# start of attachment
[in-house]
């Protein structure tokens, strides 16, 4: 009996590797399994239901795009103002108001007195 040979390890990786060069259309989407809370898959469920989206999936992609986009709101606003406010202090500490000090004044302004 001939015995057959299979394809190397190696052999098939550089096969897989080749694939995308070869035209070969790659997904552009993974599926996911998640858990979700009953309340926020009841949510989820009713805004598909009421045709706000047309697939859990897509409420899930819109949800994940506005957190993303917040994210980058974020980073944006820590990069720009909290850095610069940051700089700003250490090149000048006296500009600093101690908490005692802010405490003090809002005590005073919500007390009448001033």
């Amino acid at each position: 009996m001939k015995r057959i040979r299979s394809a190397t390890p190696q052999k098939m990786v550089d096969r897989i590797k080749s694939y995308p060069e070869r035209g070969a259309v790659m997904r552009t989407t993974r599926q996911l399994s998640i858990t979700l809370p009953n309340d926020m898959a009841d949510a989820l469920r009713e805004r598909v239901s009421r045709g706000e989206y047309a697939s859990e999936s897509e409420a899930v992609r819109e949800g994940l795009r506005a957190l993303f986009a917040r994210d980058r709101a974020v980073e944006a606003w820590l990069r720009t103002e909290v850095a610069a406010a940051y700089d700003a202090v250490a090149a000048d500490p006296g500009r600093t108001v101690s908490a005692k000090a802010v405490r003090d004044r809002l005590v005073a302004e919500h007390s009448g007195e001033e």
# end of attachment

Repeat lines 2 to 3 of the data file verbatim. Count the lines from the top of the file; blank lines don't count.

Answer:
């Protein structure tokens, strides 16, 4: 009996590797399994239901795009103002108001007195 040979390890990786060069259309989407809370898959469920989206999936992609986009709101606003406010202090500490000090004044302004 001939015995057959299979394809190397190696052999098939550089096969897989080749694939995308070869035209070969790659997904552009993974599926996911998640858990979700009953309340926020009841949510989820009713805004598909009421045709706000047309697939859990897509409420899930819109949800994940506005957190993303917040994210980058974020980073944006820590990069720009909290850095610069940051700089700003250490090149000048006296500009600093101690908490005692802010405490003090809002005590005073919500007390009448001033």
């Amino acid at each position: 009996m001939k015995r057959i040979r299979s394809a190397t390890p190696q052999k098939m990786v550089d096969r897989i590797k080749s694939y995308p060069e070869r035209g070969a259309v790659m997904r552009t989407t993974r599926q996911l399994s998640i858990t979700l809370p009953n309340d926020m898959a009841d949510a989820l469920r009713e805004r598909v239901s009421r045709g706000e989206y047309a697939s859990e999936s897509e409420a899930v992609r819109e949800g994940l795009r506005a957190l993303f986009a917040r994210d980058r709101a974020v980073e944006a606003w820590l990069r720009t103002e909290v850095a610069a406010a940051y700089d700003a202090v250490a090149a000048d500490p006296g500009r600093t108001v101690s908490a005692k000090a802010v405490r003090d004044r809002l005590v005073a302004e919500h007390s009448g007195e001033e």